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Thought Leaders in Cloud Computing: Ari Zilka, CTO of TerraCotta (Part 4)

Posted on Thursday, Jan 5th 2012

SM: There are two trends that we are discussing in this conversation. One is the real-time trend. The other is the big-data trend. So, I would like to do a thought experiment with you that takes both of those into account and use a social media construct on the use case.

Let’s say we are looking at the realm of consumer marketing. Some company … let’s say Amazon is marketing to consumers, and there is a ton of stuff going on in social media around products that Amazon sells. The customers of Amazon are conceivably discussing products that they might be buying and so on and so forth. What, in your opinion, is the future of marketing from the standpoint of an Amazon that wants to tap into all that information that is out there and react to it?

AZ: There’re two ways to answer it, the conceptual future and the tactical future. In the tactical future, they are all flying towards one direction and that’s called Hadoop. I’m sure you’ve spoken to other entrepreneurs who have brought up Hadoop already, but Hadoop is the open source, free manifestation of Google’s original search algorithm. It’s actually guys who just started saying, “How does Google work?” Google published papers but never released source code. So, someone intrepid sat down and said, “I’m going to implement exactly what this paper describes.” He implemented. He ended up working at Yahoo. Long story short, Yahoo reinvented itself doing social media and targeted marketing, just like you’re asking, using Hadoop.

The name of the game is to take all of the Web data and index them, all the Web pages in the world. Crawl the Web, index it all, that’s step one.  Step two is to then look at people’s search activity, their click trails through your search engine and see what it is when they put in a search term like Britney Spears, where do they go? And where do they not go? If they end up somewhere, do they spend money? When they search for Britney Spears, do they then realize that they meant to search for Christina Aguilera or some crazy example like that? Companies go through these people’s activity on their systems and look for patterns. They sell that data. They leverage that data to make your user experience faster, more efficient, give you more relevant searches, give you relevant products when they see you typing in a product name directly. That is being plumbed up by these Web giants today using this open-source framework called Hadoop.

Major enterprises are actively pursuing a Hadoop-oriented strategy. The problem with Hadoop is that it’s batch-centric. It takes batches that traditional Oracle and IBM databases used to take hours and days and weeks to process and does them in minutes. But minutes are not good enough in the real-time world.

Strategically – back to your question of the confluence of big data and real time and a social media type use case – where is a company like Amazon going to bring together big data and real time? The answer is minutes are not going to be good enough anymore. We’re working with a major car manufacturer right now that if you drive a fancy German car – and most cars now have this – if the air bags deploy, the police get called. If you want to pay for concierge service, there could be a button that you press, and over a cellular network, someone will come over like On Star but not On Star itself. You can say, “I’m hungry. Where’s some food? I’m out of gas. Where do I get gas? I have a flat tire. Call AAA for me, please.” This car manufacturer has brilliant idea. I have a tiny system. We only get bothered by our cars when there’s an emergency. So, a few hundred times a second around the world is not a very high volume, very intense use case. But we want to become an application marketplace in the future. We want apps built to our cars’ computers so that we can provide data to Starbucks, to Shell gasoline stations, to, to BestBuy so that as you drive by these retailers, the retailers’ apps can come up and offer coupons if you pull in. Restaurants can tell you there’s seating available.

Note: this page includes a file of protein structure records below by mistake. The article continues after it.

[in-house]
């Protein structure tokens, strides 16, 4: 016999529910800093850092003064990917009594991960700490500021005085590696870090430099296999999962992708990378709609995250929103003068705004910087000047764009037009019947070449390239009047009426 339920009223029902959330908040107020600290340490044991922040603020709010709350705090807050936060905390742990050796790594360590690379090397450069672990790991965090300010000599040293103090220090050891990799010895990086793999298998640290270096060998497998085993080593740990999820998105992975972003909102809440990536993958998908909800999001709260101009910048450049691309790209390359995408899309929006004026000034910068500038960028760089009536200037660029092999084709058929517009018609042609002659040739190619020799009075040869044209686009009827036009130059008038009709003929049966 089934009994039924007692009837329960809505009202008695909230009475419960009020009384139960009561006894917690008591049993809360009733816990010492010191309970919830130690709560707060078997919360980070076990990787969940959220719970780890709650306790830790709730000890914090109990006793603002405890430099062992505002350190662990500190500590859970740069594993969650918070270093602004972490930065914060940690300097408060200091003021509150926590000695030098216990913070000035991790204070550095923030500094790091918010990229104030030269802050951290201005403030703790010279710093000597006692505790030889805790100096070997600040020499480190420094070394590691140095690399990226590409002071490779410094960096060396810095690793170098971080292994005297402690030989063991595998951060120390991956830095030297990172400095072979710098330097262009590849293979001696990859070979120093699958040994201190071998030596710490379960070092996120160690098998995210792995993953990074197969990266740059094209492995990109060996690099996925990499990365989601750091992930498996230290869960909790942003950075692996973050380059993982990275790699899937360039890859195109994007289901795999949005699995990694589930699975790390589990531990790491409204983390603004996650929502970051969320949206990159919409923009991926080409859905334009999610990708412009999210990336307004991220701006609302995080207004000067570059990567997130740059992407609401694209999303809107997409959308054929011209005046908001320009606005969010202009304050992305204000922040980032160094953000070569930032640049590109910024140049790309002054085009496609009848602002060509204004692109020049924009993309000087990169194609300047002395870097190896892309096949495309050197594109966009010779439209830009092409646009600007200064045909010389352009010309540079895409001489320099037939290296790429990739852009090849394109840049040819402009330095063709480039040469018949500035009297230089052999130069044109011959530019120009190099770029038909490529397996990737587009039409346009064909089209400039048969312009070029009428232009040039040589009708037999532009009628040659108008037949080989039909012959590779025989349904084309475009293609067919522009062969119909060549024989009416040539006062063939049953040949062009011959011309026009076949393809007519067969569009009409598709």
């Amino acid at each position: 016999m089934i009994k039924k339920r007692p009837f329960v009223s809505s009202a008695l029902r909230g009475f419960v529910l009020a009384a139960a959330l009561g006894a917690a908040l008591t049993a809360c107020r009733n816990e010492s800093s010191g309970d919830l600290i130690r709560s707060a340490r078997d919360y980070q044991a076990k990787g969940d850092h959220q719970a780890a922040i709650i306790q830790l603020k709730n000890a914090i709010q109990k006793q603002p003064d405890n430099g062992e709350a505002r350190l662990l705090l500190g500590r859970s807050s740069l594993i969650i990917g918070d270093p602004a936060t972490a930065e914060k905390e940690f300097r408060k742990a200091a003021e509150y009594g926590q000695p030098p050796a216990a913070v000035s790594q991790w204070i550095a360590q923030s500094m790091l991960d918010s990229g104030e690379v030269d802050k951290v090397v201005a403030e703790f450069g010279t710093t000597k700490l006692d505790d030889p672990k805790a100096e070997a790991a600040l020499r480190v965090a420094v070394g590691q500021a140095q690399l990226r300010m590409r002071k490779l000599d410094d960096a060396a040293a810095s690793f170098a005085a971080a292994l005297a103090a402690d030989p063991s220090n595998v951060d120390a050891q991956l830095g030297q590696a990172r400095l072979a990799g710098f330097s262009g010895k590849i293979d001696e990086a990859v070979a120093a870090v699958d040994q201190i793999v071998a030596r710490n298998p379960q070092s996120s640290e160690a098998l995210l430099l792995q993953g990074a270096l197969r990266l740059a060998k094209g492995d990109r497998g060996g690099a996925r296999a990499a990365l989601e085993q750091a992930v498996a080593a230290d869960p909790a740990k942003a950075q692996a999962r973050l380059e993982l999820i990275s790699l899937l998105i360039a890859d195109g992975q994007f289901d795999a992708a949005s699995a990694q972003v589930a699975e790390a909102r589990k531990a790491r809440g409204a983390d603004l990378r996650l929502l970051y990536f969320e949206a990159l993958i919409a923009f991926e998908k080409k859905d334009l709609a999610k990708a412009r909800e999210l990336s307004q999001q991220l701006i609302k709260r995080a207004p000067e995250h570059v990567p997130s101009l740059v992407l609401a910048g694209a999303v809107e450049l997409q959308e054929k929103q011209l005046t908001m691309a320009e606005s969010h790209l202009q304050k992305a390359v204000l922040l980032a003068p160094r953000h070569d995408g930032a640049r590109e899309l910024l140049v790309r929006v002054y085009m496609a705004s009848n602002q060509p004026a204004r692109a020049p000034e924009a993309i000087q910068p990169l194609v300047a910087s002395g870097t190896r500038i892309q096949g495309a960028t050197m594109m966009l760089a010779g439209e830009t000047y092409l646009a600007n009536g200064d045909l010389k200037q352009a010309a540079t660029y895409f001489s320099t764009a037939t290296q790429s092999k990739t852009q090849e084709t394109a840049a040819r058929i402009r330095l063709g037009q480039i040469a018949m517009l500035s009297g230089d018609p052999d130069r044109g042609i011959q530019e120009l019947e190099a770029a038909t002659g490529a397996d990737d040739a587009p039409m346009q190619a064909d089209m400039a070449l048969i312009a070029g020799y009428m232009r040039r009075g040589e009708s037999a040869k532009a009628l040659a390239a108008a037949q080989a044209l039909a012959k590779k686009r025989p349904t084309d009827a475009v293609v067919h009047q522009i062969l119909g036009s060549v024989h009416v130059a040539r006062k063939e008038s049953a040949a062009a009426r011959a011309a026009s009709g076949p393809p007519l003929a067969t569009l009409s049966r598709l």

You could basically run a find-an-available-restaurant application in your car. Whereas there was a vision a few years ago of mobile devices becoming coupons and marketing engines that as you walked around, they would offer you coupons and discounts for the retailers you passed, now they’re saying make it a more active experience that won’t be annoying to the consumer. Make it so that the customer installs a restaurant app into his car, not just his phone. And as he’s driving down the street, the car can say, “This restaurant you’re passing has available seating. Do you want to book a table and park in front of it?” That’s pretty compelling because on the phone, you have a certain class of apps for the mobile user who’s phone based. In the car, there’s a slightly different angle on the applications. The confluence of real time and big data is exactly illustrated by this Terracotta customer in automotive saying, just like Amazon would say, “How do I bring the analysis of patterns and the information that’s available to me on the ‘net and in the social graph, and how do I find a way to deliver new value-added services to the consumer?”

You could imagine a restaurant app that says, I want to go eat at this restaurant I’m standing in front of. It’s not got any tables for two for two hours. So, I press find more like this that my friends enjoyed eating at. And so you bring social media and the explosion of big data together with geographic positioning, positioning data and the Internet and real-time analytics to tie it all together for a brave new consumer world.


This segment is part 4 in the series : Thought Leaders in Cloud Computing: Ari Zilka, CTO of TerraCotta
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